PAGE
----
after you've called tempnam/tmpnam, but before you've actually gotten
around to create the file yourself. which means that anyone on the
machine might be able to mess with your application's data.

use the functions marked as "safe" in the tempfile module instead.

</F>
Thanks Fredrik, for the clear explanation!!!

~cw
Jan 5 '08 #4
Grant Edwards pisze:
>you get a name instead of a file, so someone else can create that file
after you've called tempnam/tmpnam, but before you've actually gotten
around to create the file yourself. which means that anyone on the
machine might be able to mess with your application's data.

use the functions marked as "safe" in the tempfile module instead.

Under Windows, is there a "safe" way to create a temp file that
has a name that can be passed to a program which will then open
it? I never figured out a way to do that and had to fall back
on the "unsafe" tmpnam method.
I think it's all impossible to get only file name and feel safe. You
have to have both file name and a file object opened exclusively for
you. Any other way you'll get a possible race condition.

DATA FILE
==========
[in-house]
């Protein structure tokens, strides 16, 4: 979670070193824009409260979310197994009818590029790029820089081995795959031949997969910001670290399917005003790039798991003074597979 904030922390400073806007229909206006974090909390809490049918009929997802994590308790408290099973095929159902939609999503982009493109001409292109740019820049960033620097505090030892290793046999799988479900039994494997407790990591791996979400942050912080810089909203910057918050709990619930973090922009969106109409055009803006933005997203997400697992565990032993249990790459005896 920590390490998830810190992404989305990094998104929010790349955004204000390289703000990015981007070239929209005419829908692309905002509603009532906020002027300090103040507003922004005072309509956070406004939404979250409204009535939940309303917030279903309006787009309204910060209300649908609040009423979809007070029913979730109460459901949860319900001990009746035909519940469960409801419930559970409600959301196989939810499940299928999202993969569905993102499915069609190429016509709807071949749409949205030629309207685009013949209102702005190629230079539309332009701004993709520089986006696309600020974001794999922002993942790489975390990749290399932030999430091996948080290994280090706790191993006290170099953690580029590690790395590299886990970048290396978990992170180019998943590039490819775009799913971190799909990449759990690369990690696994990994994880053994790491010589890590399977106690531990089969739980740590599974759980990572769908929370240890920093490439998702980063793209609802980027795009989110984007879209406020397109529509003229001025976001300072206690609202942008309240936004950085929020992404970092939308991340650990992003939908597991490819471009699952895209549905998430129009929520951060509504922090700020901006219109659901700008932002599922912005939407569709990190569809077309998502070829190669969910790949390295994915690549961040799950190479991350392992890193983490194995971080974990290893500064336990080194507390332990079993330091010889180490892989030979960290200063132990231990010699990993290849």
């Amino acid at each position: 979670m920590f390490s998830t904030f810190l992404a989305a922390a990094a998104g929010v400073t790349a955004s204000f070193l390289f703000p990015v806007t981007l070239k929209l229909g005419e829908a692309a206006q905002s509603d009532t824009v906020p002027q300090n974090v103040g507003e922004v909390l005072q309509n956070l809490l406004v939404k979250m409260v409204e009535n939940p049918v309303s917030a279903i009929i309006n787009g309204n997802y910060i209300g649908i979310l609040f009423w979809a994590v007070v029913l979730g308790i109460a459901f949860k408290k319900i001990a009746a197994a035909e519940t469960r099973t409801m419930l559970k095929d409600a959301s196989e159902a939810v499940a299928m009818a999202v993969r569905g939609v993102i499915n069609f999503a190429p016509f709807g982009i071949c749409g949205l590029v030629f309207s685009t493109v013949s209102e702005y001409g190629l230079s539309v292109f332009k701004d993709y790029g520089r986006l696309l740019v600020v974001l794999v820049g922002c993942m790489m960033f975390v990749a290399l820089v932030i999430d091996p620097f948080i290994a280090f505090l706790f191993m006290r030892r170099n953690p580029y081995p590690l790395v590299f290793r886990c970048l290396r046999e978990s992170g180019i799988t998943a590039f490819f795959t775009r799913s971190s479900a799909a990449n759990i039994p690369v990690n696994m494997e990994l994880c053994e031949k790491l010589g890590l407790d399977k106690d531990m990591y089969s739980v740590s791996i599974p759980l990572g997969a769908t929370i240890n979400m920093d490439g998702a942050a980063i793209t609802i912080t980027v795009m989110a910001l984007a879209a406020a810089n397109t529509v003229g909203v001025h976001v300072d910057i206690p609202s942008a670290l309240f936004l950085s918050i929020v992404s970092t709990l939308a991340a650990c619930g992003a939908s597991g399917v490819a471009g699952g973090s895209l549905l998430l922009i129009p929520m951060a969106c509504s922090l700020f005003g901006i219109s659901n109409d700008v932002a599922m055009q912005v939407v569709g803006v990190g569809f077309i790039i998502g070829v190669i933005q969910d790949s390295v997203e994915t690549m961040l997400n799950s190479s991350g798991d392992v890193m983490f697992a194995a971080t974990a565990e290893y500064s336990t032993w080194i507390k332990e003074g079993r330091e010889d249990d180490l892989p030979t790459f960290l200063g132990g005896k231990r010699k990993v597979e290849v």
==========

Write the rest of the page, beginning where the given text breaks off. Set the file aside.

--
Jarek Zgoda
http://zgodowie.org/
Jan 5 '08 #5
On 2008-01-05, Jarek Zgoda <jz****@o2.usun.plwrote:
>Under Windows, is there a "safe" way to create a temp file
that has a name that can be passed to a program which will
then open it? I never figured out a way to do that and had to
fall back on the "unsafe" tmpnam method.

I think it's all impossible to get only file name and feel
safe. You have to have both file name and a file object opened
exclusively for you. Any other way you'll get a possible race
condition.
I know. That's the point of my question: how do you do that
under Windows?

--
Grant Edwards grante Yow! HAIR TONICS, please!!
at
visi.com
Jan 5 '08 #6
I know. That's the point of my question: how do you do that
under Windows?
When you create a new process, you have the option to inherit
file handles to the new process. So the parent should open the
file, and then inherit the handle to the new process.

The new process will need to know what the file handle it should
use. There are two basic options:
a) pass the file handle number as a string on the command line
b) make the handle either stdin or stdout of the new process,
and have the new process ask for its stdin/stdout handle.

IOW, it's the same approach as on Unix.

Regards,
Martin
Jan 5 '08 #7